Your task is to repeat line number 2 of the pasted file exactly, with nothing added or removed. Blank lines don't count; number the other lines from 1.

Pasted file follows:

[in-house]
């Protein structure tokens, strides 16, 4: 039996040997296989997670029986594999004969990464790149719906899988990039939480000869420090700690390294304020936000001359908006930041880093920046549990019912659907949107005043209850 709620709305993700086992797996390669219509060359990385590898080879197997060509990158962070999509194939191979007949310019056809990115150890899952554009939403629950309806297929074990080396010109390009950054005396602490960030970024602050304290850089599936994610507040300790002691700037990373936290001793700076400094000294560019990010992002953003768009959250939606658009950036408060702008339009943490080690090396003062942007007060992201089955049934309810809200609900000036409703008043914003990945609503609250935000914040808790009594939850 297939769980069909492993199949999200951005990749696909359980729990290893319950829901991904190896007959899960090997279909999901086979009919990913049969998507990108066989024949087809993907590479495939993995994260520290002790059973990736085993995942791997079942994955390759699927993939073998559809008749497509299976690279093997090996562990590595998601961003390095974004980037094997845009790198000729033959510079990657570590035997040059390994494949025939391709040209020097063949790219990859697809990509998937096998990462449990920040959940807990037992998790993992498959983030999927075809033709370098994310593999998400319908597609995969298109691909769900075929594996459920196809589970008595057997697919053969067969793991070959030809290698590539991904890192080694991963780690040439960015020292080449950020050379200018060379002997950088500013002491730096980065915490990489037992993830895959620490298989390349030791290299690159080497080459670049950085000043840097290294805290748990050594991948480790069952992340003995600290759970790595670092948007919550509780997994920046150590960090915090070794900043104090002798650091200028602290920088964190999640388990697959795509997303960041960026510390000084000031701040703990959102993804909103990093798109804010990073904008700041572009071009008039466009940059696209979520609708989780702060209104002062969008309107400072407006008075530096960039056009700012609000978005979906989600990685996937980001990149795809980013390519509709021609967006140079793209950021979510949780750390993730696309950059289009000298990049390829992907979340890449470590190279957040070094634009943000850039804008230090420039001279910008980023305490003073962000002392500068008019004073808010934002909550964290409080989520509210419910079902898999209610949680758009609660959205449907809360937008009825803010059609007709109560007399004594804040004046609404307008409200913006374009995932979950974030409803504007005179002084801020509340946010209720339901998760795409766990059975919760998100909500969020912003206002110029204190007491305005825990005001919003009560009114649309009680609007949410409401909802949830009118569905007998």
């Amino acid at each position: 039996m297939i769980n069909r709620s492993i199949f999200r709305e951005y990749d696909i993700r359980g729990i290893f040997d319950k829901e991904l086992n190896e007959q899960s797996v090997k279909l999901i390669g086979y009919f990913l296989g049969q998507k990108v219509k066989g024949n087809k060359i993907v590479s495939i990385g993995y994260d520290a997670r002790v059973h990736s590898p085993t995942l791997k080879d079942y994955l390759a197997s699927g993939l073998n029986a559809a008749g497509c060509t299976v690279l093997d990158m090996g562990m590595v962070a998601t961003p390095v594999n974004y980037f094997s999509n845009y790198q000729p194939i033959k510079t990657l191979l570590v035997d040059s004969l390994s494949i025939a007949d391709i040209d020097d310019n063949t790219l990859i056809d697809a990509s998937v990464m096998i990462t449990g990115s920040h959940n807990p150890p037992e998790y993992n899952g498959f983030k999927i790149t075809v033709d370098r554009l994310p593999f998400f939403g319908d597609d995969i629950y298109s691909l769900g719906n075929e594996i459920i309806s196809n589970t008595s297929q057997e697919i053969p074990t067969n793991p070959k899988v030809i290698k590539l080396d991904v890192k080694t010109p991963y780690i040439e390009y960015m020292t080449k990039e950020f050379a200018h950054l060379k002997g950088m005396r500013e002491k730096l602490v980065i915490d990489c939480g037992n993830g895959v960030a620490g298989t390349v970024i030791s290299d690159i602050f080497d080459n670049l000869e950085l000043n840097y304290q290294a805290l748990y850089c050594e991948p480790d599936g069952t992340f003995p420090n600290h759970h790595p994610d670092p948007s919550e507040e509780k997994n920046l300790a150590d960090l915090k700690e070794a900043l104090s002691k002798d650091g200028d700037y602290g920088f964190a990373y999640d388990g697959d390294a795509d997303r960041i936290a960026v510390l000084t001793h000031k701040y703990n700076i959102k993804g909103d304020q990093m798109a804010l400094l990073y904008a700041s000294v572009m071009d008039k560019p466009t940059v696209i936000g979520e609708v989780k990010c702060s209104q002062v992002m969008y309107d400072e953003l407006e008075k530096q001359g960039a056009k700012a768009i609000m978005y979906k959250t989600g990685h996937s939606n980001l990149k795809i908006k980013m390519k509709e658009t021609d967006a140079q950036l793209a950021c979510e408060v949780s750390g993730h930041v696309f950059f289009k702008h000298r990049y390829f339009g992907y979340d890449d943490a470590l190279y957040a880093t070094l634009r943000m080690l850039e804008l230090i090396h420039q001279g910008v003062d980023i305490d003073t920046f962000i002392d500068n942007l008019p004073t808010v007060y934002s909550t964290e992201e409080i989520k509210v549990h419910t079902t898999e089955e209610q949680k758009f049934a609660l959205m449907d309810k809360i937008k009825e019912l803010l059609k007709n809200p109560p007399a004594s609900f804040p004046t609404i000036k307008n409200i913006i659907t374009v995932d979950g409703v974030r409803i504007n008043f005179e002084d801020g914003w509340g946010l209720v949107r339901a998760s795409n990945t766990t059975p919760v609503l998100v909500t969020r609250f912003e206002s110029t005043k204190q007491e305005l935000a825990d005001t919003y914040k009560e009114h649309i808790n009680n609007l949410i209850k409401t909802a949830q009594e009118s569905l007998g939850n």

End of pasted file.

């Protein structure tokens, strides 16, 4: 039996040997296989997670029986594999004969990464790149719906899988990039939480000869420090700690390294304020936000001359908006930041880093920046549990019912659907949107005043209850 709620709305993700086992797996390669219509060359990385590898080879197997060509990158962070999509194939191979007949310019056809990115150890899952554009939403629950309806297929074990080396010109390009950054005396602490960030970024602050304290850089599936994610507040300790002691700037990373936290001793700076400094000294560019990010992002953003768009959250939606658009950036408060702008339009943490080690090396003062942007007060992201089955049934309810809200609900000036409703008043914003990945609503609250935000914040808790009594939850 297939769980069909492993199949999200951005990749696909359980729990290893319950829901991904190896007959899960090997279909999901086979009919990913049969998507990108066989024949087809993907590479495939993995994260520290002790059973990736085993995942791997079942994955390759699927993939073998559809008749497509299976690279093997090996562990590595998601961003390095974004980037094997845009790198000729033959510079990657570590035997040059390994494949025939391709040209020097063949790219990859697809990509998937096998990462449990920040959940807990037992998790993992498959983030999927075809033709370098994310593999998400319908597609995969298109691909769900075929594996459920196809589970008595057997697919053969067969793991070959030809290698590539991904890192080694991963780690040439960015020292080449950020050379200018060379002997950088500013002491730096980065915490990489037992993830895959620490298989390349030791290299690159080497080459670049950085000043840097290294805290748990050594991948480790069952992340003995600290759970790595670092948007919550509780997994920046150590960090915090070794900043104090002798650091200028602290920088964190999640388990697959795509997303960041960026510390000084000031701040703990959102993804909103990093798109804010990073904008700041572009071009008039466009940059696209979520609708989780702060209104002062969008309107400072407006008075530096960039056009700012609000978005979906989600990685996937980001990149795809980013390519509709021609967006140079793209950021979510949780750390993730696309950059289009000298990049390829992907979340890449470590190279957040070094634009943000850039804008230090420039001279910008980023305490003073962000002392500068008019004073808010934002909550964290409080989520509210419910079902898999209610949680758009609660959205449907809360937008009825803010059609007709109560007399004594804040004046609404307008409200913006374009995932979950974030409803504007005179002084801020509340946010209720339901998760795409766990059975919760998100909500969020912003206002110029204190007491305005825990005001919003009560009114649309009680609007949410409401909802949830009118569905007998």